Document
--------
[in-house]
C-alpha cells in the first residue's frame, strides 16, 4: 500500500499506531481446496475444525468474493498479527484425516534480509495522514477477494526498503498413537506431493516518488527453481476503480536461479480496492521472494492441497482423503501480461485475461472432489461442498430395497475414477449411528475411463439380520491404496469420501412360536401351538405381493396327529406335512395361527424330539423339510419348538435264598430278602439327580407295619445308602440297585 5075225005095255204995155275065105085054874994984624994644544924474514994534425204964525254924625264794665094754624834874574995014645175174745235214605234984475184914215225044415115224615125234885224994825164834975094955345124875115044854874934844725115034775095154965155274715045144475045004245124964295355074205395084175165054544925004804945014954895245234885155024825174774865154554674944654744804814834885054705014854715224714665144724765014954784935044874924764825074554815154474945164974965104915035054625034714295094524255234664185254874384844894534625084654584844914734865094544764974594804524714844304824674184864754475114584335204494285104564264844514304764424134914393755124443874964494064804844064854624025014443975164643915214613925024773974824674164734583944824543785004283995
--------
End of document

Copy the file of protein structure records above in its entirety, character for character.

[in-house]
C-alpha cells in the first residue's frame, strides 16, 4: 500500500499506531481446496475444525468474493498479527484425516534480509495522514477477494526498503498413537506431493516518488527453481476503480536461479480496492521472494492441497482423503501480461485475461472432489461442498430395497475414477449411528475411463439380520491404496469420501412360536401351538405381493396327529406335512395361527424330539423339510419348538435264598430278602439327580407295619445308602440297585 5075225005095255204995155275065105085054874994984624994644544924474514994534425204964525254924625264794665094754624834874574995014645175174745235214605234984475184914215225044415115224615125234885224994825164834975094955345124875115044854874934844725115034775095154965155274715045144475045004245124964295355074205395084175165054544925004804945014954895245234885155024825174774865154554674944654744804814834885054705014854715224714665144724765014954784935044874924764825074554815154474945164974965104915035054625034714295094524255234664185254874384844894534625084654584844914734865094544764974594804524714844304824674184864754475114584335204494285104564264844514304764424134914393755124443874964494064804844064854624025014443975164643915214613925024773974824674164734583944824543785004283995